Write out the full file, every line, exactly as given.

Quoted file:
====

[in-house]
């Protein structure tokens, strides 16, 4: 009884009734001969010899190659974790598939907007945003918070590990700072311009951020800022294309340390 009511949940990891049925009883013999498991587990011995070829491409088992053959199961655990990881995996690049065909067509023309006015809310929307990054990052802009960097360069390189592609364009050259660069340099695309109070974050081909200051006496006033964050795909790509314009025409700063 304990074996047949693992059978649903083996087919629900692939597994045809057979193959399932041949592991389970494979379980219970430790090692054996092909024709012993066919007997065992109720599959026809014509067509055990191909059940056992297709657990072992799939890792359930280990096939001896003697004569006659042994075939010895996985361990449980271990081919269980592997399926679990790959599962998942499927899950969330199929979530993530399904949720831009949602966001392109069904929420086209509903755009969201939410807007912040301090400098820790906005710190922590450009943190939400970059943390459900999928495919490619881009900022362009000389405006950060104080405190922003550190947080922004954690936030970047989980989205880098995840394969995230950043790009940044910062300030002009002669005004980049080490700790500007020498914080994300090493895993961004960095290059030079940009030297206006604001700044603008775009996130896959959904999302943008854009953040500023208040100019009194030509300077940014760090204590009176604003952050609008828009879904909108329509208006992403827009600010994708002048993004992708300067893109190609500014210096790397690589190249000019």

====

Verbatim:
[in-house]
């Protein structure tokens, strides 16, 4: 009884009734001969010899190659974790598939907007945003918070590990700072311009951020800022294309340390 009511949940990891049925009883013999498991587990011995070829491409088992053959199961655990990881995996690049065909067509023309006015809310929307990054990052802009960097360069390189592609364009050259660069340099695309109070974050081909200051006496006033964050795909790509314009025409700063 304990074996047949693992059978649903083996087919629900692939597994045809057979193959399932041949592991389970494979379980219970430790090692054996092909024709012993066919007997065992109720599959026809014509067509055990191909059940056992297709657990072992799939890792359930280990096939001896003697004569006659042994075939010895996985361990449980271990081919269980592997399926679990790959599962998942499927899950969330199929979530993530399904949720831009949602966001392109069904929420086209509903755009969201939410807007912040301090400098820790906005710190922590450009943190939400970059943390459900999928495919490619881009900022362009000389405006950060104080405190922003550190947080922004954690936030970047989980989205880098995840394969995230950043790009940044910062300030002009002669005004980049080490700790500007020498914080994300090493895993961004960095290059030079940009030297206006604001700044603008775009996130896959959904999302943008854009953040500023208040100019009194030509300077940014760090204590009176604003952050609008828009879904909108329509208006992403827009600010994708002048993004992708300067893109190609500014210096790397690589190249000019």